Become an Official 2016 Blogger!


Calling all bloggers2

Once again the Foot Levelers Blue Ridge Marathon is looking for bloggers of all kinds to spread the word about “America’s Toughest Road Marathon” (we know it’s the best, but it’s better coming from you).  Bloggers don’t have to participate in the full marathon; Anthem Star 10k and Blue Ridge Half Marathon participants are welcome too.  While we love to hear from competitive athletes, we also love bloggers with inspiring stories, a unique perspective or those that run for a cause.

We are also hoping to reach a wider audience this year, so if you live ~4-7 hours from Roanoke, we may be able to help with transportation costs to make your journey possible.  Just include those details in your application below.

All selected bloggers will receive a FREE entry for the race of their choice, a free concert ticket to the Down by Downtown Music Festival during race weekend, marathon swag (can be used for blog giveaways), and support from our race director and event manager.  If you have questions, please feel free to contact us.  Otherwise, just fill out the application below.

Deadline for entries is August 27th, and selected bloggers will be announced by September 10th.  If selected, your responsibilities will be to blog once a month until race day, write a post-race review of your experience, host at least one giveaway and interact with us on social media.  Have fun with it and we can’t wait to have you join the Blue Ridge Blogging Team!



2015/2016 Expo Tour Announced

Foot Levelers and the Blue Ridge Marathon are coming to a city near you!

We have selected six races where runners can come and meet the race director or event manager, and pick their brains about “America’s Toughest Road Marathon” face-to-face.  Our bucket list race takes a little courage to register for, and a lot of tenacity to finish, so speaking to our staff in person can help you decide if our unique race is the challenge for you.  Plus we will be offering special deals, handing out sweet runner swag and signing autographs (j/k).  They’ll probably be worth something someday right?

Why Come to An Expo?

Even if you’re not running in that particular race, most race organizer don’t mind if you come check out the booths.  It gets more foot traffic for their event and makes sponsors happy!  Here are a few other perks you might not know about race expos…

  1. Crazy Discounts:  If you register for The Foot Levelers Blue Ridge Marathon,  Half Marathon & Anthem 10k onsite at the expo, you will receive a CRAZY GOOD discount for the race distance of your choice.  Bring your friends and family, you all save!!  Plus we will be giving out 20% discount codes unique to each expo that can be used typically for 10 days after each race.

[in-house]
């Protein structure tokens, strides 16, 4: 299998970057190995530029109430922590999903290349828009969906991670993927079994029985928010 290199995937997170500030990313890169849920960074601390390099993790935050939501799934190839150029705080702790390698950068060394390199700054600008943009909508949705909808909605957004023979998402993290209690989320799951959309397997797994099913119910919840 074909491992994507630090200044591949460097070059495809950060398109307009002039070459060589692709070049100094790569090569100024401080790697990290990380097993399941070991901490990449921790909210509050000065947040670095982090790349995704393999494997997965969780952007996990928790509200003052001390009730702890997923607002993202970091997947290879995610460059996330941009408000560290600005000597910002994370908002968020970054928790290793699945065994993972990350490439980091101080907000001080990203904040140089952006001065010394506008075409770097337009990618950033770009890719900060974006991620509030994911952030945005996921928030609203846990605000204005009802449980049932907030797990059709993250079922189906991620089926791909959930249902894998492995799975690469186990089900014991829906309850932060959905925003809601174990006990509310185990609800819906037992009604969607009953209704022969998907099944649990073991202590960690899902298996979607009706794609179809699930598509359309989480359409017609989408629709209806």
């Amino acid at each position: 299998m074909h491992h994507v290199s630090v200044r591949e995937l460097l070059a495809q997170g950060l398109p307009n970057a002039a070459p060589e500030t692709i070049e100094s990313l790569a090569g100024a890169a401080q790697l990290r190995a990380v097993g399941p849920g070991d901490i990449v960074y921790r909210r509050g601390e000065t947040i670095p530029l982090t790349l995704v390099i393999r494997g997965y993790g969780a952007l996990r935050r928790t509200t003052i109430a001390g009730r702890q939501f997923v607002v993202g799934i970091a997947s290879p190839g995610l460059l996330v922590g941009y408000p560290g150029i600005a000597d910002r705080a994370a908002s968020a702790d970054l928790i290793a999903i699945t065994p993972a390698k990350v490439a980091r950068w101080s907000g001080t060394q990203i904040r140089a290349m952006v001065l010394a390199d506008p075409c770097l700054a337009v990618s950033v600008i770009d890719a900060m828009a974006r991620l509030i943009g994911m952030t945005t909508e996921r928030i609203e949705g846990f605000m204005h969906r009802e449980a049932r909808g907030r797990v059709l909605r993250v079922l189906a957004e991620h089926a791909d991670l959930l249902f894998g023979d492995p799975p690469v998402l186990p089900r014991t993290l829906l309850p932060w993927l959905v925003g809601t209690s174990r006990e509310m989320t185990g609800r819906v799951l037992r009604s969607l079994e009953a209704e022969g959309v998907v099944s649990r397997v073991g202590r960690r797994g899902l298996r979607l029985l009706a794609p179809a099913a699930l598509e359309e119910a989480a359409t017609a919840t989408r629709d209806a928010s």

2. Free Swag:  Every runner who registers onsite will get a top of the line Headsweatz brand Blue Ridge signature hat.  We will have a bunch of runner specific swag so that you can train in style for all your 2015-2016 races.  Not to mention at some expos we’ve seen runners getting free pre-race K-tape applications, massages, smoothies and more!
  3. Get Scanned:  So many injuries from long distance running derive from small issues in your posture, stance, foot arches, etc. These small issues don’t typically become a problem, but when they are repeated for 30-40 miles a week they can lead to long-term injury or pain.  Foot Levelers (our friends & official orthotic of the Blue Ridge) are going to be joining us offering FREE foot scans at a few of the expos, so you can learn more about what could be causing your pain, and how to correct it.
  4. Meet Our Staff: Unlike most larger races, when we come to an expo we bring our actual event manager and/or assistant race director.  This means that you get the rare opportunity to speak with the people who actually organize the race.  They’ve run the course, they will be there for you when you cross the finish line, and they know what it means to be a runner.  So come pick their brain at the expo and gain real insight into America’s Toughest Road Marathon.

As always if you have questions, feel free to email us anytime.  We look forward to seeing you along our east cost race expo tour this year.  For the latest Blue Ridge Marathon news, join our bi-monthly mailing list (we promise we don’t send a bunch of junk):

Buy 2015 Race Shirts

Leftover 2015 race shirt are now available (in limited quantities) for purchase online. The shirts are sold at cost with shipping & tax included for a flat rate of $10. Once your order is placed, the item will ship within 7 business days. Only the sizes shown are available.

The technical race shirts are lightweight and breathable, made of 100% polyester.